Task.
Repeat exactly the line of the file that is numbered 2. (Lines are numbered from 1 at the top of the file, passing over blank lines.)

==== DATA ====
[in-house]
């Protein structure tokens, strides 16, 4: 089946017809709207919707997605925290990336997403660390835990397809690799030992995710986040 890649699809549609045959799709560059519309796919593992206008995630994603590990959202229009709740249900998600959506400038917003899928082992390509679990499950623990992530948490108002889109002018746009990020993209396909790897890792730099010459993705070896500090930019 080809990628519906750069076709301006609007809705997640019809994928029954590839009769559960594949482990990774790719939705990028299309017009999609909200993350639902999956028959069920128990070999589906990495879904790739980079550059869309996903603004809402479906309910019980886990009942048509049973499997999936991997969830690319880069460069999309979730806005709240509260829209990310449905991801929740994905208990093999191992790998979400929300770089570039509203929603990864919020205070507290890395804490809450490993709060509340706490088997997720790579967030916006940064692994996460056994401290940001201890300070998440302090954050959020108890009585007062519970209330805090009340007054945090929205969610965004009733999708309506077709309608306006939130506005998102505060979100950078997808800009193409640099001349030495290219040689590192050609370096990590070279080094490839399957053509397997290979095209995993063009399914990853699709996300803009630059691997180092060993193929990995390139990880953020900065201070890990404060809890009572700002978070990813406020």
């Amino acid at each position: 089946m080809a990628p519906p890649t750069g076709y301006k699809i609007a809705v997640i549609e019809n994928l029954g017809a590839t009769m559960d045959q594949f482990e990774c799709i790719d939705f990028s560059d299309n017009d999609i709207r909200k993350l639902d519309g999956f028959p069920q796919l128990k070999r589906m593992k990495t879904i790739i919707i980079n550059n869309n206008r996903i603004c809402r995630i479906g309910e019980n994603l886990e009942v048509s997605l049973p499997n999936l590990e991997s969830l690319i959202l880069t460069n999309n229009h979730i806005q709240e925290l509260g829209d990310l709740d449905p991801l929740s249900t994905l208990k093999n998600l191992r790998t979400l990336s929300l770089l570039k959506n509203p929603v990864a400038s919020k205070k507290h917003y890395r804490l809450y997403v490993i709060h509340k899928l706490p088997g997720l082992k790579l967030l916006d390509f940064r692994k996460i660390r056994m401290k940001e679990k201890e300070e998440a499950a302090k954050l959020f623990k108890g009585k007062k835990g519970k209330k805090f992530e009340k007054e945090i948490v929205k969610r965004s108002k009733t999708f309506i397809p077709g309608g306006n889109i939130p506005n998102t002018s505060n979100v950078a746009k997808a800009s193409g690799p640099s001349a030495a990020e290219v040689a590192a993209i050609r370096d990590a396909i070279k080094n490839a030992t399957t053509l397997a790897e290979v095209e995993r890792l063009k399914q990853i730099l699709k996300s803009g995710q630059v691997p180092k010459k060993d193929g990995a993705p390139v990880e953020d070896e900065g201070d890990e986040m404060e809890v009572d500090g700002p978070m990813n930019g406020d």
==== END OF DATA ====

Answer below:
């Protein structure tokens, strides 16, 4: 089946017809709207919707997605925290990336997403660390835990397809690799030992995710986040 890649699809549609045959799709560059519309796919593992206008995630994603590990959202229009709740249900998600959506400038917003899928082992390509679990499950623990992530948490108002889109002018746009990020993209396909790897890792730099010459993705070896500090930019 080809990628519906750069076709301006609007809705997640019809994928029954590839009769559960594949482990990774790719939705990028299309017009999609909200993350639902999956028959069920128990070999589906990495879904790739980079550059869309996903603004809402479906309910019980886990009942048509049973499997999936991997969830690319880069460069999309979730806005709240509260829209990310449905991801929740994905208990093999191992790998979400929300770089570039509203929603990864919020205070507290890395804490809450490993709060509340706490088997997720790579967030916006940064692994996460056994401290940001201890300070998440302090954050959020108890009585007062519970209330805090009340007054945090929205969610965004009733999708309506077709309608306006939130506005998102505060979100950078997808800009193409640099001349030495290219040689590192050609370096990590070279080094490839399957053509397997290979095209995993063009399914990853699709996300803009630059691997180092060993193929990995390139990880953020900065201070890990404060809890009572700002978070990813406020």